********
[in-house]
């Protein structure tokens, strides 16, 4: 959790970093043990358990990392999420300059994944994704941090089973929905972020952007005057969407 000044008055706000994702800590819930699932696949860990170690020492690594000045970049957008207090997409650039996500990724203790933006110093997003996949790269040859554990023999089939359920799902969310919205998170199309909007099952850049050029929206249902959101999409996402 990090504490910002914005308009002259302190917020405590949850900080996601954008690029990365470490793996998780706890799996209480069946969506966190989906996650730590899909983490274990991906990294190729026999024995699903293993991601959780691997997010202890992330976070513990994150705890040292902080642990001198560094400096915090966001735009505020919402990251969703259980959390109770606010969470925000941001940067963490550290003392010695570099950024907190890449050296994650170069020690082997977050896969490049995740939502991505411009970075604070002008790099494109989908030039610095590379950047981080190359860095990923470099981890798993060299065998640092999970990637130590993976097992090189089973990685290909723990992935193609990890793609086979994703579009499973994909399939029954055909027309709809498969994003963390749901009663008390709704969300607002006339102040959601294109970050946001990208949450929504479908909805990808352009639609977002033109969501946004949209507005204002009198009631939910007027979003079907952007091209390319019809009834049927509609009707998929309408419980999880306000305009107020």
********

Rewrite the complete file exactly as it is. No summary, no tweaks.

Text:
[in-house]
């Protein structure tokens, strides 16, 4: 959790970093043990358990990392999420300059994944994704941090089973929905972020952007005057969407 000044008055706000994702800590819930699932696949860990170690020492690594000045970049957008207090997409650039996500990724203790933006110093997003996949790269040859554990023999089939359920799902969310919205998170199309909007099952850049050029929206249902959101999409996402 990090504490910002914005308009002259302190917020405590949850900080996601954008690029990365470490793996998780706890799996209480069946969506966190989906996650730590899909983490274990991906990294190729026999024995699903293993991601959780691997997010202890992330976070513990994150705890040292902080642990001198560094400096915090966001735009505020919402990251969703259980959390109770606010969470925000941001940067963490550290003392010695570099950024907190890449050296994650170069020690082997977050896969490049995740939502991505411009970075604070002008790099494109989908030039610095590379950047981080190359860095990923470099981890798993060299065998640092999970990637130590993976097992090189089973990685290909723990992935193609990890793609086979994703579009499973994909399939029954055909027309709809498969994003963390749901009663008390709704969300607002006339102040959601294109970050946001990208949450929504479908909805990808352009639609977002033109969501946004949209507005204002009198009631939910007027979003079907952007091209390319019809009834049927509609009707998929309408419980999880306000305009107020």